Until recently, California’s equal pay law required that men and women working at the same location receive equal pay for equal work, California Labor Code Section 1197.5.  But this law was substantially revised on October 6, 2015, and now California has the strictest equal pay law in the country!  Effective January 1, 2016, a female employee will be able to sue her employer if she can identify male co-workers who are being paid more for doing “substantially similar work, when viewed as a composite of skill, effort, and responsibility, and performed under similar working conditions.”  These revisions will make it much easier for an employee to compare herself to other male employees working at other company locations and doing a similar but not necessarily the same job.

For example, let’s assume that a business owns several hotels in California, and has employed a female room cleaner who thinks she is not being fairly paid.  Before California’s equal pay law was changed, the room cleaner could only compare her pay to other male room cleaners working at the same hotel.  Under the revised equal pay law, the female room cleaner could argue that her pay should be compared with the pay of male room cleaners and male janitors working at all of the company’s locations.

So what can you do as a business owner to avoid liability under California’s revised equal pay law?

  1. Conduct an attorney-client privileged analysis of the pay of your male and female employees. An employer can determine the extent to which there may be potential liability under the revised equal pay law without creating a document which could be discoverable if the employer is later sued.  Based on this analysis, legal counsel can help employers take proactive measures to significantly reduce potential liability before the revised law goes into effect.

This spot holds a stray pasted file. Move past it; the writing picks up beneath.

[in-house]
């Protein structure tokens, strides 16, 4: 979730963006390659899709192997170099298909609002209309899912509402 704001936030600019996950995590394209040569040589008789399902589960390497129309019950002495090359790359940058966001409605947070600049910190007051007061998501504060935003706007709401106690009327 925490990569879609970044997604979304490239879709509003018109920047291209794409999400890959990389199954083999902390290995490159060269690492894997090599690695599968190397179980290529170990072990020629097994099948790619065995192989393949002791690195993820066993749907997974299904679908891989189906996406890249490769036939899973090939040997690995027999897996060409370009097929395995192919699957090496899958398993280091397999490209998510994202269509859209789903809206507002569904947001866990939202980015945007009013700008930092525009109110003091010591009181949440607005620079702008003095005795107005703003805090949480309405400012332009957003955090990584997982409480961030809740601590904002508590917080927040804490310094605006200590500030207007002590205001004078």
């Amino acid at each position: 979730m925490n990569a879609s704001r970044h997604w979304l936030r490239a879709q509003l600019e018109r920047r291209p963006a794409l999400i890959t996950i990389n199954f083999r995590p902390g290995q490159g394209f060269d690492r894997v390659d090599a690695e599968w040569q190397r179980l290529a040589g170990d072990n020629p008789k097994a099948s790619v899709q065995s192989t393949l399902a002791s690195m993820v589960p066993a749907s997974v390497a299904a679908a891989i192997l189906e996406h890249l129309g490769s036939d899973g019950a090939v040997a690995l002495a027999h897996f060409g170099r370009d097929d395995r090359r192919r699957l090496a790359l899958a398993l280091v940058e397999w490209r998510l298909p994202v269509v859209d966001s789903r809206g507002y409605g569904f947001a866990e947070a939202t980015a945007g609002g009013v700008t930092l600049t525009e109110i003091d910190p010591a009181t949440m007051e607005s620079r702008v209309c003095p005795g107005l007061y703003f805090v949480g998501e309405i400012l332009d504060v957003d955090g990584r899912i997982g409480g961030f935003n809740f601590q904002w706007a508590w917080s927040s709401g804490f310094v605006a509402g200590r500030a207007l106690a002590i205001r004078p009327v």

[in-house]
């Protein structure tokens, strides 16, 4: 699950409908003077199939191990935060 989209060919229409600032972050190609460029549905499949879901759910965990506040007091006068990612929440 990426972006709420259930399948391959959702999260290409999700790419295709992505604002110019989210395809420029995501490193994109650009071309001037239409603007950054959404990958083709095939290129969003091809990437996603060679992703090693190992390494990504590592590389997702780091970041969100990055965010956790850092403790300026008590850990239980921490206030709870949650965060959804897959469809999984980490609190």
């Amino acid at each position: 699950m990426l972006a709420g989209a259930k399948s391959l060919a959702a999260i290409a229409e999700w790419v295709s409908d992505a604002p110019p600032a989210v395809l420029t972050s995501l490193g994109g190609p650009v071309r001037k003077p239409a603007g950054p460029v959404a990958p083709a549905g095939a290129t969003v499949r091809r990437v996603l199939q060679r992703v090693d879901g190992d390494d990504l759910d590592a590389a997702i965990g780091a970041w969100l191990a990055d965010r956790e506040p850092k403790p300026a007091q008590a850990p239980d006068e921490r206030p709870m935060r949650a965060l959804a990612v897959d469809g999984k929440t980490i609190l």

1. Develop guidelines and train your human resources staff in improving how pay is determined for all employees based on legal distinctions such as skill, education, seniority, experience, merit, quality or quantity of production, and other non-gender related, valid pay differentials.
  1. Make sure all of your relevant policies are in compliance with the revised equal pay law. For example, it is extremely important that companies do not prohibit or discourage employees from discussing their compensation with each other.

So be smart and proactive!  For further information on California’s revised equity pay law, contact Valerie Menager at vmenager@carr-mcclellan.com or 650-342-9600.